Monday, April 26, 2010

Uwem Akpan on the Salvific Significance of the Child's Perception

Reading Uwem Akpan’s Say You’re One of Them (NY: Little, Brown, 2008) in the middle of the current Catholic crisis is thought-provoking, to say the least.  I didn’t deliberately choose to read this set of short stories by a Nigerian Jesuit now because of the abuse crisis, though the thread that binds them together is the redemptive power of children’s perceptions of the world.

But reading the stories in light of all we’re coming to know about the abuse of children by Catholic priests, and the astonishingly callous attitude of Catholic pastoral leaders to the pain inflicted on children by this abuse for generations, opens a new vista of understanding on the abuse crisis itself.  And on the church that might have been, had pastoral leaders chosen to listen first and foremost to the voices of those who have been abused, and not to the voices of those calling for us to put “the” church (that is, priests) first.

Akpan’s premise, repeated in story after story, is that children’s unfiltered perceptions of the world have the power to change the world, if those perceptions were ever permitted to count.  And if adults could retain, in our adulthood, an organic, intrinsic, life-giving connection to how we saw things before social conditioning in our formative years shut down important avenues of understanding and perception inside us.

This is not, of course, a novel insight.  It’s as old as Andersen’s emperor with no clothes fable, or Wordsworth’s

Heaven lies about us in our infancy!
Shades of the prison-house begin to close
Upon the growing Boy,
But he beholds the light, and whence it flows,
He sees it in his joy;
The Youth, who daily farther from the east
Must travel, still is Nature's priest,
And by the vision splendid
Is on his way attended;
At length the Man perceives it die away,
And fade into the light of common day.

As Wendell Berry demonstrates in his classic study of the socio-psychological roots of racism in the white Southern mind, The Hidden Wound—using Wordsworth’s insights as the basis for his analysis—children do not by nature choose to distinguish person from person on the basis of race, religion, ethnic origin, or social class.  These are learned ways of dealing with the world.  Gestures of social classification that sort people into superior and inferior categories on the basis of race, religion, etc., are taught.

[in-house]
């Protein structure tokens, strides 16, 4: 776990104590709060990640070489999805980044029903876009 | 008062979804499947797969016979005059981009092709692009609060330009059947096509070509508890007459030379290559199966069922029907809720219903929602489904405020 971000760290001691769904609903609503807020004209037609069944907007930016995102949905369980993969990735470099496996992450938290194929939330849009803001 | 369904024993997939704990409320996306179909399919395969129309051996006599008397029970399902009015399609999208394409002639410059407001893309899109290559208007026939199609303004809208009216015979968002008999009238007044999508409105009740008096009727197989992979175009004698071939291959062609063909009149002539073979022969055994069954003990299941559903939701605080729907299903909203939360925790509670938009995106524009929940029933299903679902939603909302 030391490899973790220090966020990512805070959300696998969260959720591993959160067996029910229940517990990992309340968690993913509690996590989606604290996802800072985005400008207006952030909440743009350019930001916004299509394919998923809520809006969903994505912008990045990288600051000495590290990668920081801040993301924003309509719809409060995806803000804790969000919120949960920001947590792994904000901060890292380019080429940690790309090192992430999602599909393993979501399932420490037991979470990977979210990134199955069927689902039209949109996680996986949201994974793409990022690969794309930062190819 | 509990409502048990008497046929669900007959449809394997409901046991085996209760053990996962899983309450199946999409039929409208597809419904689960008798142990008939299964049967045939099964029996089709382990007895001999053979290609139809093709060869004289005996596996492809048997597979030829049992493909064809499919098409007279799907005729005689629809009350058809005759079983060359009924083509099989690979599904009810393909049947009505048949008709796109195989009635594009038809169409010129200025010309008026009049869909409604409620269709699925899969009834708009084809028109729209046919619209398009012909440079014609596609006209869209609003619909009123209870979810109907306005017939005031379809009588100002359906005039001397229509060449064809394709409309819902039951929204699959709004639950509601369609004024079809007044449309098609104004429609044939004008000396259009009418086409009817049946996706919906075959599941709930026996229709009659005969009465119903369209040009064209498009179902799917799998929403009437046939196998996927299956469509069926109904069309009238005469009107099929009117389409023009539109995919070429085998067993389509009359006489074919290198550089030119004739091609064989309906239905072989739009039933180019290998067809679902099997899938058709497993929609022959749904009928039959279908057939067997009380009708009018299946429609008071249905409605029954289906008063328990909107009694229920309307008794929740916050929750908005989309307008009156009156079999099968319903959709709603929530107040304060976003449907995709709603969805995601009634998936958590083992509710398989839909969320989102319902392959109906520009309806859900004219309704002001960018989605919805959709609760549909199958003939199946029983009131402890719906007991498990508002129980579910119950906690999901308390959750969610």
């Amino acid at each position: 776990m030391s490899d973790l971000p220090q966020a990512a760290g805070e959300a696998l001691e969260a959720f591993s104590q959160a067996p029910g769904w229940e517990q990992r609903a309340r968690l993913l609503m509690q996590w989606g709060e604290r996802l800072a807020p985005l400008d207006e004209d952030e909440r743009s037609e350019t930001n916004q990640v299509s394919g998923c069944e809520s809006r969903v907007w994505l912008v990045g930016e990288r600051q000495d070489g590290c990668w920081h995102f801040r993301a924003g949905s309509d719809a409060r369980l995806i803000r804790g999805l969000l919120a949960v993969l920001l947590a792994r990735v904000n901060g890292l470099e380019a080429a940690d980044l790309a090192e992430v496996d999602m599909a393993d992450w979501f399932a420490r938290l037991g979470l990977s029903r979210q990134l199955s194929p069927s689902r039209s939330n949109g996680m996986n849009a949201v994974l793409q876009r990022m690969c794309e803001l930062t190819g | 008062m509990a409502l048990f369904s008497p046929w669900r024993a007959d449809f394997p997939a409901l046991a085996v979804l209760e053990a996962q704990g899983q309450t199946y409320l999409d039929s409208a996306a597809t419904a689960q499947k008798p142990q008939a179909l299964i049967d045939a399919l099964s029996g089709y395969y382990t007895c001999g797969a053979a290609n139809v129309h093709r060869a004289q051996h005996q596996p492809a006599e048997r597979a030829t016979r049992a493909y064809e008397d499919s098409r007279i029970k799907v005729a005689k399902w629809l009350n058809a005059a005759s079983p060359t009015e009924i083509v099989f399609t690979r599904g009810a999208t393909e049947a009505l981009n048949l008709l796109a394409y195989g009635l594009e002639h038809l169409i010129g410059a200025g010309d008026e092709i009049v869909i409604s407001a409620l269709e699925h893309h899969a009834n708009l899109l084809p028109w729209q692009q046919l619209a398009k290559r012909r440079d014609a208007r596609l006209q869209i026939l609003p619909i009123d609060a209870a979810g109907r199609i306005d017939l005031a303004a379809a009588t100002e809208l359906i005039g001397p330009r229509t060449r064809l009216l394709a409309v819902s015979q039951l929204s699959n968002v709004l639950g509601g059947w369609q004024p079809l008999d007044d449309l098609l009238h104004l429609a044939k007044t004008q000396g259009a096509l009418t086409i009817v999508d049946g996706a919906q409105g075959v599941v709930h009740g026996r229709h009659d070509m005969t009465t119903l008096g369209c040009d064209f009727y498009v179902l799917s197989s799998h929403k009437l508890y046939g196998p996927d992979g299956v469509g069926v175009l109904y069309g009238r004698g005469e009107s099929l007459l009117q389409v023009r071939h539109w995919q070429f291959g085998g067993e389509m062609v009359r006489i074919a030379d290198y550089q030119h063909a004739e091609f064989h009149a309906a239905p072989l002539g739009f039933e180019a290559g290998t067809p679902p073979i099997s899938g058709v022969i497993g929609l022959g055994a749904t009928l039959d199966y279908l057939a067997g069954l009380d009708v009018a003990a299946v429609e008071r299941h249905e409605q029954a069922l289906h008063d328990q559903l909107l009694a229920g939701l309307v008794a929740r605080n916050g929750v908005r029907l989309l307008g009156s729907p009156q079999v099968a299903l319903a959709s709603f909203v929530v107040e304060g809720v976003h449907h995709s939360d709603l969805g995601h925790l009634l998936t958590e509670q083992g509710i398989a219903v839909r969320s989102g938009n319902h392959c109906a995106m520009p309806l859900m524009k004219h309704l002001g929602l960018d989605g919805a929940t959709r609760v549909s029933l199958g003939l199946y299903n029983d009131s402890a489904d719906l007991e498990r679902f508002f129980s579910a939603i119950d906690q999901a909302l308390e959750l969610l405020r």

Our original impulse to see the world without these socio-perceptual filters (and blinders) is repressed by the process of socialization in most cultures.  It’s deliberately glossed with hermeneutic perspectives foreign to the outlook of a child, which, as they varnish over the purity of our childhood vision, cause us to lose vital contact with that purity and the immediacy of experiential access with which it provides us.

Berry argues (again echoing Wordsworth) that one of the significant tasks of authentic maturation is to retrieve or safeguard such bits and pieces of our childhood perception of things still available to us after socialization has done its work with us.  Socialization is a necessary, if ambiguous, aspect of human formation.  Without it, we would not be well-equipped to interact with other adults.

But when we allow the socialization process to obliterate entirely the freshness of insight available to us prior to our adult formation, we lose important parts of ourselves, and significant gifts available to our child selves as we explore the world, learn it, and, most of all, celebrate its wonder.

These insights run through all of Uwem Akpan’s stories.  But in his work, these insights are made poignant, even tragic, because they are applied to the growing-up experiences of African children, many of whom, Akpan reminds us, are ripped prematurely from the world of childhood innocence at this point in history by inexplicable religious and ethnic conflicts that irretrievably fragment innocence early in many children’s lives.

Christian children playing with Muslim children in Ethiopia must be taught to speak a different language, after these children have found that the the common language of childhood experience binds them and makes far more sense to them than the opposing languages that distinguish them into competing religious groups.  Tutsi, Hutu, and Twa children in Rwanda must learn quickly and decisively to identify themselves as “one of them” when marauding bands arrive to kill whoever happens to be the despised other of the moment.

Against such a horrific backdrop, the notion that children can and should see with unvarnished vision sounds hopelessly romantic, impossibly Rousseauian.  But if that vision cannot survive precisely against such a backdrop, where can it survive?  And what hope is there for any of us, for the human race in general, if something irreducible and beyond the ravenous classification of people into categories of superior and inferior otherness cannot survive even and above all in the most extreme situations in which such destructive social sorting occurs? 

These are the disturbing questions that Uwem Akpan forces us to ask about the world in which we live.  And about ourselves.  And about communities of faith, including ones where one can assist at Mass in the morning and march with a machete to murder Catholics of another ethnic background in the evening.

And in a church in which the murder of children’s souls by sexual abuse at the hands of pastoral leaders has been taken so lightly for so long that faith is now well-nigh impossible for many of us.